Cato Journal

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Cato Journal
DisciplinePublic policy, political science
Edited byJames A. Dorn
Publication details
Cato Institute (United States)
Standard abbreviations
ISO 4Cato J.
OCLC no.637792412

The Cato Journal was a triannual peer-reviewed academic journal that covered public policy from an Austro-libertarian point of view.[1] It was established in 1981 and published by the Cato Institute. It published articles discussing politics and economy. The journal was a "free-market, public policy journal ... for scholars concerned with questions of public policy, yet it is written and edited to be accessible to the interested lay reader".[2] The final editor-in-chief was James A. Dorn. The final issue was released in 2021.


The journal was established in 1981, when two issues were published. The frequency of publication has been triannual since 1982, with the exception of volume 15 for 1995. The Fall 2001 issue of the Cato Journal describes itself as "An interdisciplinary journal of public policy analysis" and contains articles by Alan Greenspan, Thomas M. Humphrey, Charles I.Plosser, Manuel H. Johnson, William A. Niskanen, Robert D. McTeer, Kevin Dowd, and Alan Reynolds, among others.[3] In 2004/2005, the grouping together of issues into volumes switched from a Spring-Fall-Winter grouping to a Winter-Spring-Fall grouping, thereby synchronizing it with the calendar year.[4] In Fall 2021, the Cato Journal released its final issue: Vol. 41, No. 3.[5][6]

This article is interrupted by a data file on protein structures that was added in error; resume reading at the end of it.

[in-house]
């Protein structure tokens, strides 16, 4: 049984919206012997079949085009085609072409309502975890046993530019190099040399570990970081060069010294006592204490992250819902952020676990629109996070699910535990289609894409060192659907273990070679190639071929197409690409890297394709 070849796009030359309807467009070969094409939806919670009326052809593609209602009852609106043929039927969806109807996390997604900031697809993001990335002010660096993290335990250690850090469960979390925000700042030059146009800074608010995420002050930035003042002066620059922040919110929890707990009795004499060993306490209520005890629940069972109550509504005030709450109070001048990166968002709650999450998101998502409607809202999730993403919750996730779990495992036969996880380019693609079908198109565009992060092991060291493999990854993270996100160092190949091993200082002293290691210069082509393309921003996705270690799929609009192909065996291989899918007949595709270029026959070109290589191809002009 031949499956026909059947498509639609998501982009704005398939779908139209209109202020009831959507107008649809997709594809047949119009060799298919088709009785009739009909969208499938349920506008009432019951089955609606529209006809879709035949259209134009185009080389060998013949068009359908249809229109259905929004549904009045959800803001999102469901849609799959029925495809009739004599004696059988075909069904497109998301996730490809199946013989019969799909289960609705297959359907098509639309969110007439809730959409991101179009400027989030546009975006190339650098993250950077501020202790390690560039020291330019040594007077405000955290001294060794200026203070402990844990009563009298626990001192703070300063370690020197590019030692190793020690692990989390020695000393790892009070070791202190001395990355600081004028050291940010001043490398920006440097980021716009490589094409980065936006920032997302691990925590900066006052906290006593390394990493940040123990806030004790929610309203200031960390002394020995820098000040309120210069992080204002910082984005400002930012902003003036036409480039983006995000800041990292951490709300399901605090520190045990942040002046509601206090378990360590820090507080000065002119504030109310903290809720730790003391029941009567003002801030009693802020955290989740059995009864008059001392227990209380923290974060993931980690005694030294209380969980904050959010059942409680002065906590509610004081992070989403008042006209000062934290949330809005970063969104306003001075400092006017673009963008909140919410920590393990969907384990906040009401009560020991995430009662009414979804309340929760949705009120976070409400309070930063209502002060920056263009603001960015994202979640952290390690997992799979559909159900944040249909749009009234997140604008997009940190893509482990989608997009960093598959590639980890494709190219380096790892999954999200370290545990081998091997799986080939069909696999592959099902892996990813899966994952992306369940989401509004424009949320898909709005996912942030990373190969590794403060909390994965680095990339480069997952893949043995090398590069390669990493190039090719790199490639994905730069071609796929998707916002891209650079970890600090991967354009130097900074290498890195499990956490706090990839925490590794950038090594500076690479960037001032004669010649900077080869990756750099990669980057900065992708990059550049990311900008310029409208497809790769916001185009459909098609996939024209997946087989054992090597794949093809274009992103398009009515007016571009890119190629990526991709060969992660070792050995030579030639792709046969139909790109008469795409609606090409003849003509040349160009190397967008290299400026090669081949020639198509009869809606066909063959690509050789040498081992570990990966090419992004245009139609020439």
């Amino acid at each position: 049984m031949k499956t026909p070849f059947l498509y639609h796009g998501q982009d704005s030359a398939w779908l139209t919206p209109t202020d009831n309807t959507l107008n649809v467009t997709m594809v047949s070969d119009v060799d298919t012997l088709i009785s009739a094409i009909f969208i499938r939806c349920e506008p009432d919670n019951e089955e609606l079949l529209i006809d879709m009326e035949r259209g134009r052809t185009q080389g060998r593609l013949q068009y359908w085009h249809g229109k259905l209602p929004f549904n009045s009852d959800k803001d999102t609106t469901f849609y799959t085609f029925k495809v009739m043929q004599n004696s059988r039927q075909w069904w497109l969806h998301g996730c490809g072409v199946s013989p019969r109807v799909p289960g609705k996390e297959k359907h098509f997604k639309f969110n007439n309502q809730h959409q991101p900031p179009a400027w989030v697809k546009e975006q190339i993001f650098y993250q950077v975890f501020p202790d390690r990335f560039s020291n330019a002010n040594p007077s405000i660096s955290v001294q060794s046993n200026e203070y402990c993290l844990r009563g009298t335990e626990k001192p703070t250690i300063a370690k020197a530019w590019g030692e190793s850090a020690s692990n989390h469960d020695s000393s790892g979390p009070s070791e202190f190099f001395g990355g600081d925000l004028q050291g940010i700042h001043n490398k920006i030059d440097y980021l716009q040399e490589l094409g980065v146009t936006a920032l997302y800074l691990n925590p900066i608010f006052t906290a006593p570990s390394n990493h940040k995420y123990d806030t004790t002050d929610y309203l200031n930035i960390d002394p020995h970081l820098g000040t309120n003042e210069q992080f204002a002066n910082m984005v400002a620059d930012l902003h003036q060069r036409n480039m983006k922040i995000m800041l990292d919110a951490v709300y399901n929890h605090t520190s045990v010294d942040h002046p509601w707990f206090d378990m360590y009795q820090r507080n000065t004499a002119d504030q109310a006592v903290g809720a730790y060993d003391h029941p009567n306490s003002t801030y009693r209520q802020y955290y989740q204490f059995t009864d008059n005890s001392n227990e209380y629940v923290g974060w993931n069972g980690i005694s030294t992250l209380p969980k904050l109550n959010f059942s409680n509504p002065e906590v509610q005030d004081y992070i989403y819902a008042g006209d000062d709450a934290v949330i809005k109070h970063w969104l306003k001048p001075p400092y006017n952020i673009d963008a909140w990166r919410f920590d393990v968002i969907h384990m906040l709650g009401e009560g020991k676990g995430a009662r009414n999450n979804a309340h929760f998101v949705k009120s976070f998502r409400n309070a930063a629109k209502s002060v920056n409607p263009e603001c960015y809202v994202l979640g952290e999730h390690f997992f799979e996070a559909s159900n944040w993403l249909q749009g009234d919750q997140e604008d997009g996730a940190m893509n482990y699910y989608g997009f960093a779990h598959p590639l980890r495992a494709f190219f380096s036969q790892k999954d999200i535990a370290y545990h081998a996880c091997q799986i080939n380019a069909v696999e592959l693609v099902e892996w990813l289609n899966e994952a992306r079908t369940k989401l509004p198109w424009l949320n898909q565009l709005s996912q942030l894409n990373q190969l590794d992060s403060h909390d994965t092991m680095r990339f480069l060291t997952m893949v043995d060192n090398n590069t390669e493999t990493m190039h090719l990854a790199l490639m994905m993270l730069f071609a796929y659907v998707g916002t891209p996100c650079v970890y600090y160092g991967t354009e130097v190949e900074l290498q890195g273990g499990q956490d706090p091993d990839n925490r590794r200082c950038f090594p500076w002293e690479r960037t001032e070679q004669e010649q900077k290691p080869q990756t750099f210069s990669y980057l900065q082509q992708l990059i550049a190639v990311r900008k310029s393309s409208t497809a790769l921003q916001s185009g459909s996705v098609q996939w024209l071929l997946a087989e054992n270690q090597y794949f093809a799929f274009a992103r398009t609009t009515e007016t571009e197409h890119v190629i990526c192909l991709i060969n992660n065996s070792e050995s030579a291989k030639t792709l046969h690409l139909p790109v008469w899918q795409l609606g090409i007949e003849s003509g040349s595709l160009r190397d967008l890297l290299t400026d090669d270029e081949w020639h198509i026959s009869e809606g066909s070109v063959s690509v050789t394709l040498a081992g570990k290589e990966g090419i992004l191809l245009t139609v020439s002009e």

See also[edit]


  1. ^ Block, Walter. "Austro-Libertarian movement journals". Ludwig von Mises Institute. Archived from the original on 2013-12-03. Retrieved November 29, 2013.
  2. ^ "The Cato Journal". Journal homepage. Retrieved November 29, 2013.
  3. ^ "Monetary Policy in the New Economy". Cato Journal. 21 (Fall, Number 2). 2001.
  4. ^ "Cato Journal Archives". Cato Institute. Retrieved November 29, 2013.
  5. ^ Dorn, James A (Fall 2021). "Editor's Note". The Cato Journal. 41 (3): iii–iv.
  6. ^ The Cato Journal: An Interdisciplinary Journal of Public Policy Analysis: Final Issue. Cato Institute. 2021. Archived from the original on 2021-10-16. Retrieved 2023-09-23.

External links[edit]